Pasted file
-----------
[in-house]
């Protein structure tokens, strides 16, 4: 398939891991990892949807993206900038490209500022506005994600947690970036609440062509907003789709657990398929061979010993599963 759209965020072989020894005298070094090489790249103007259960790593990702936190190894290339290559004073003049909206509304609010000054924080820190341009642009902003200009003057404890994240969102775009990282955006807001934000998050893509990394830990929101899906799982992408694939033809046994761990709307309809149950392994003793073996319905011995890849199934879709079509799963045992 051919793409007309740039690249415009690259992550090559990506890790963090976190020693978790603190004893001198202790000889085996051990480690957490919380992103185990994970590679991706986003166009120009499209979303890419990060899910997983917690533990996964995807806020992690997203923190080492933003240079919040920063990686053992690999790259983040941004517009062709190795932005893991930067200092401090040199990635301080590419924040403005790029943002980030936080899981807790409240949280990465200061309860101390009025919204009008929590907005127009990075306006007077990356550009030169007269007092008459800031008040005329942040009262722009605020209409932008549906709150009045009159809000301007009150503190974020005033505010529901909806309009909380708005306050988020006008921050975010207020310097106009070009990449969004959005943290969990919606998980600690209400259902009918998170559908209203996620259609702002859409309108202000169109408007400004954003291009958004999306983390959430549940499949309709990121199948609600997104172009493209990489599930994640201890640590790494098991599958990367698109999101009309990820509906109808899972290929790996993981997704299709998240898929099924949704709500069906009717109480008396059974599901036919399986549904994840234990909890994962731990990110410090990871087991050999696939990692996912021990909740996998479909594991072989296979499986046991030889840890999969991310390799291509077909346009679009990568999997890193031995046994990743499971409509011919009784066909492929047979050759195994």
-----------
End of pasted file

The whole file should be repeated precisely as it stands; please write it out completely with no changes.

[in-house]
């Protein structure tokens, strides 16, 4: 398939891991990892949807993206900038490209500022506005994600947690970036609440062509907003789709657990398929061979010993599963 759209965020072989020894005298070094090489790249103007259960790593990702936190190894290339290559004073003049909206509304609010000054924080820190341009642009902003200009003057404890994240969102775009990282955006807001934000998050893509990394830990929101899906799982992408694939033809046994761990709307309809149950392994003793073996319905011995890849199934879709079509799963045992 051919793409007309740039690249415009690259992550090559990506890790963090976190020693978790603190004893001198202790000889085996051990480690957490919380992103185990994970590679991706986003166009120009499209979303890419990060899910997983917690533990996964995807806020992690997203923190080492933003240079919040920063990686053992690999790259983040941004517009062709190795932005893991930067200092401090040199990635301080590419924040403005790029943002980030936080899981807790409240949280990465200061309860101390009025919204009008929590907005127009990075306006007077990356550009030169007269007092008459800031008040005329942040009262722009605020209409932008549906709150009045009159809000301007009150503190974020005033505010529901909806309009909380708005306050988020006008921050975010207020310097106009070009990449969004959005943290969990919606998980600690209400259902009918998170559908209203996620259609702002859409309108202000169109408007400004954003291009958004999306983390959430549940499949309709990121199948609600997104172009493209990489599930994640201890640590790494098991599958990367698109999101009309990820509906109808899972290929790996993981997704299709998240898929099924949704709500069906009717109480008396059974599901036919399986549904994840234990909890994962731990990110410090990871087991050999696939990692996912021990909740996998479909594991072989296979499986046991030889840890999969991310390799291509077909346009679009990568999997890193031995046994990743499971409509011919009784066909492929047979050759195994």